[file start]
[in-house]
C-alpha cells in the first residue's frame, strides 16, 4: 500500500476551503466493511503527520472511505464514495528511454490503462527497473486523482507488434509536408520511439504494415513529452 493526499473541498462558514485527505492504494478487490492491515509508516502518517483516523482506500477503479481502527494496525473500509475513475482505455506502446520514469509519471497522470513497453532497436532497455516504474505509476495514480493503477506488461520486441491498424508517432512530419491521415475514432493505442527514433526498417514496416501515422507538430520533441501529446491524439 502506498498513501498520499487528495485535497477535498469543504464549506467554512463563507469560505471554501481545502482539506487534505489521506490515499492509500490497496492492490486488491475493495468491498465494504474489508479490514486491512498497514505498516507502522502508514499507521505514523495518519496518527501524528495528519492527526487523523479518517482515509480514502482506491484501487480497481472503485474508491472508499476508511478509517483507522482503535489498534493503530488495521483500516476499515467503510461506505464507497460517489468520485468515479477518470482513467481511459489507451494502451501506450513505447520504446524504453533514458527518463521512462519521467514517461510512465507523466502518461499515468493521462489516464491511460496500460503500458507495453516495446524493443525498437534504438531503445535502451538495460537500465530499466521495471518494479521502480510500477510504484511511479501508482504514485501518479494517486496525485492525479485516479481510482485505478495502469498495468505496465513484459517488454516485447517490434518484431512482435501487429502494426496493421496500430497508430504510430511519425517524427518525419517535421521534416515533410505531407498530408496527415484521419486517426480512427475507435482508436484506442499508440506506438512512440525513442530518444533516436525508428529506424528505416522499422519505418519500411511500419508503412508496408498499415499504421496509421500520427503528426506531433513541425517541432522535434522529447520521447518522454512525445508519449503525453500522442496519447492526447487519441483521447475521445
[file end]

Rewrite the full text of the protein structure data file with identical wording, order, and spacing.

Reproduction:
[in-house]
C-alpha cells in the first residue's frame, strides 16, 4: 500500500476551503466493511503527520472511505464514495528511454490503462527497473486523482507488434509536408520511439504494415513529452 493526499473541498462558514485527505492504494478487490492491515509508516502518517483516523482506500477503479481502527494496525473500509475513475482505455506502446520514469509519471497522470513497453532497436532497455516504474505509476495514480493503477506488461520486441491498424508517432512530419491521415475514432493505442527514433526498417514496416501515422507538430520533441501529446491524439 502506498498513501498520499487528495485535497477535498469543504464549506467554512463563507469560505471554501481545502482539506487534505489521506490515499492509500490497496492492490486488491475493495468491498465494504474489508479490514486491512498497514505498516507502522502508514499507521505514523495518519496518527501524528495528519492527526487523523479518517482515509480514502482506491484501487480497481472503485474508491472508499476508511478509517483507522482503535489498534493503530488495521483500516476499515467503510461506505464507497460517489468520485468515479477518470482513467481511459489507451494502451501506450513505447520504446524504453533514458527518463521512462519521467514517461510512465507523466502518461499515468493521462489516464491511460496500460503500458507495453516495446524493443525498437534504438531503445535502451538495460537500465530499466521495471518494479521502480510500477510504484511511479501508482504514485501518479494517486496525485492525479485516479481510482485505478495502469498495468505496465513484459517488454516485447517490434518484431512482435501487429502494426496493421496500430497508430504510430511519425517524427518525419517535421521534416515533410505531407498530408496527415484521419486517426480512427475507435482508436484506442499508440506506438512512440525513442530518444533516436525508428529506424528505416522499422519505418519500411511500419508503412508496408498499415499504421496509421500520427503528426506531433513541425517541432522535434522529447520521447518522454512525445508519449503525453500522442496519447492526447487519441483521447475521445